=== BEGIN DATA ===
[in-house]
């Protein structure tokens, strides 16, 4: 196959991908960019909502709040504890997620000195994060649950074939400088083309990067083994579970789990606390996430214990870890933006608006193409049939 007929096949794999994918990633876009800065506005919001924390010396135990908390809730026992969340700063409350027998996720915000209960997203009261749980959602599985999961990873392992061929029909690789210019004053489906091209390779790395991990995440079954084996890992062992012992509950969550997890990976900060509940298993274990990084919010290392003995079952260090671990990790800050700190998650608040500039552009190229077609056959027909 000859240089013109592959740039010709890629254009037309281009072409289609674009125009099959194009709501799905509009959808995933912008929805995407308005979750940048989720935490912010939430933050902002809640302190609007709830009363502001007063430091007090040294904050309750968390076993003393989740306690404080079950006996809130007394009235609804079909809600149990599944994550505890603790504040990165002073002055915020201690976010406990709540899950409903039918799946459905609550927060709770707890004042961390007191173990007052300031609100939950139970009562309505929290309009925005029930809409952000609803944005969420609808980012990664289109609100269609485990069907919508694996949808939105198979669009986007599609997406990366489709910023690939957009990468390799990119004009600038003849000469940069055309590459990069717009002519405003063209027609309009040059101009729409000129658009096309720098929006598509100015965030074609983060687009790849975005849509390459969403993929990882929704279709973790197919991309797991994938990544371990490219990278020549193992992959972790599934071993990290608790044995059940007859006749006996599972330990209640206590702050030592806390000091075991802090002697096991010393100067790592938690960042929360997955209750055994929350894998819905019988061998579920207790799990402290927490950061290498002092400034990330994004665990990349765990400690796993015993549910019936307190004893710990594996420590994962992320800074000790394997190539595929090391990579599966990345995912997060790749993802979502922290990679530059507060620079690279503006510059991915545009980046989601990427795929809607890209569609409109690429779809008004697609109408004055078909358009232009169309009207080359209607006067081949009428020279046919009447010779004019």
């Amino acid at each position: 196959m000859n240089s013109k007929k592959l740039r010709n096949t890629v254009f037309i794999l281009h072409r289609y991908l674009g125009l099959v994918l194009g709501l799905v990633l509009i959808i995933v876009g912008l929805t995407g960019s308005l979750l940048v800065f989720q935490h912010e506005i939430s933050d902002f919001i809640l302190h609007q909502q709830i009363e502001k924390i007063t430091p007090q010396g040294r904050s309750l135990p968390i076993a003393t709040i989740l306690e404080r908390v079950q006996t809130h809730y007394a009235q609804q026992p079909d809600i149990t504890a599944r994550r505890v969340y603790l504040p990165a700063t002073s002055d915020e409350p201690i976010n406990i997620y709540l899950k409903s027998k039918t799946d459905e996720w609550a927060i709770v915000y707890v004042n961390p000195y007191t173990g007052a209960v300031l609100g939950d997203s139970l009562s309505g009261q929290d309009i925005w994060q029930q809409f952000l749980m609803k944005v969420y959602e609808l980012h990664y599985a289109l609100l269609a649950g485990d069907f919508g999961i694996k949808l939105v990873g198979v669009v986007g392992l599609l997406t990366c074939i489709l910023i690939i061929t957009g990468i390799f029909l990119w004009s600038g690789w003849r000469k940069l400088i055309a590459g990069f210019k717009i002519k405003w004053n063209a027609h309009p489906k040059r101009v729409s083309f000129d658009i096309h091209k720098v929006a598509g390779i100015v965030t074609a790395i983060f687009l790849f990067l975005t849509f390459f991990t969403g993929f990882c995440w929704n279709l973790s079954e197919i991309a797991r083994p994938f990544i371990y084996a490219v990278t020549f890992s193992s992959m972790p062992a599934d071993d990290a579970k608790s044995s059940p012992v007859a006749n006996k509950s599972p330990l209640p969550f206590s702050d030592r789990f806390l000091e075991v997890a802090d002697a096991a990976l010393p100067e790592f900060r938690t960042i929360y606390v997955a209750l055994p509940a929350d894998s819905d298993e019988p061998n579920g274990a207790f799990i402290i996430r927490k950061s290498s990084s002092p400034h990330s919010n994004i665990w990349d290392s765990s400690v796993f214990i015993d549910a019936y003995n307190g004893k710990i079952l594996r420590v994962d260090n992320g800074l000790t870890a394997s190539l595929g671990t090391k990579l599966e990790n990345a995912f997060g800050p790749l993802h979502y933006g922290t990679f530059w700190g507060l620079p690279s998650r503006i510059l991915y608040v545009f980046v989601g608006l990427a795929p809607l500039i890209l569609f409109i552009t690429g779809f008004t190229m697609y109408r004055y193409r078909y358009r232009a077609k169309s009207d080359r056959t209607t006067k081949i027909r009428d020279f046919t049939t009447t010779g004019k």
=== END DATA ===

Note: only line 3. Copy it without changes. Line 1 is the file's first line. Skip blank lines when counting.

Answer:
């Amino acid at each position: 196959m000859n240089s013109k007929k592959l740039r010709n096949t890629v254009f037309i794999l281009h072409r289609y991908l674009g125009l099959v994918l194009g709501l799905v990633l509009i959808i995933v876009g912008l929805t995407g960019s308005l979750l940048v800065f989720q935490h912010e506005i939430s933050d902002f919001i809640l302190h609007q909502q709830i009363e502001k924390i007063t430091p007090q010396g040294r904050s309750l135990p968390i076993a003393t709040i989740l306690e404080r908390v079950q006996t809130h809730y007394a009235q609804q026992p079909d809600i149990t504890a599944r994550r505890v969340y603790l504040p990165a700063t002073s002055d915020e409350p201690i976010n406990i997620y709540l899950k409903s027998k039918t799946d459905e996720w609550a927060i709770v915000y707890v004042n961390p000195y007191t173990g007052a209960v300031l609100g939950d997203s139970l009562s309505g009261q929290d309009i925005w994060q029930q809409f952000l749980m609803k944005v969420y959602e609808l980012h990664y599985a289109l609100l269609a649950g485990d069907f919508g999961i694996k949808l939105v990873g198979v669009v986007g392992l599609l997406t990366c074939i489709l910023i690939i061929t957009g990468i390799f029909l990119w004009s600038g690789w003849r000469k940069l400088i055309a590459g990069f210019k717009i002519k405003w004053n063209a027609h309009p489906k040059r101009v729409s083309f000129d658009i096309h091209k720098v929006a598509g390779i100015v965030t074609a790395i983060f687009l790849f990067l975005t849509f390459f991990t969403g993929f990882c995440w929704n279709l973790s079954e197919i991309a797991r083994p994938f990544i371990y084996a490219v990278t020549f890992s193992s992959m972790p062992a599934d071993d990290a579970k608790s044995s059940p012992v007859a006749n006996k509950s599972p330990l209640p969550f206590s702050d030592r789990f806390l000091e075991v997890a802090d002697a096991a990976l010393p100067e790592f900060r938690t960042i929360y606390v997955a209750l055994p509940a929350d894998s819905d298993e019988p061998n579920g274990a207790f799990i402290i996430r927490k950061s290498s990084s002092p400034h990330s919010n994004i665990w990349d290392s765990s400690v796993f214990i015993d549910a019936y003995n307190g004893k710990i079952l594996r420590v994962d260090n992320g800074l000790t870890a394997s190539l595929g671990t090391k990579l599966e990790n990345a995912f997060g800050p790749l993802h979502y933006g922290t990679f530059w700190g507060l620079p690279s998650r503006i510059l991915y608040v545009f980046v989601g608006l990427a795929p809607l500039i890209l569609f409109i552009t690429g779809f008004t190229m697609y109408r004055y193409r078909y358009r232009a077609k169309s009207d080359r056959t209607t006067k081949i027909r009428d020279f046919t049939t009447t010779g004019k």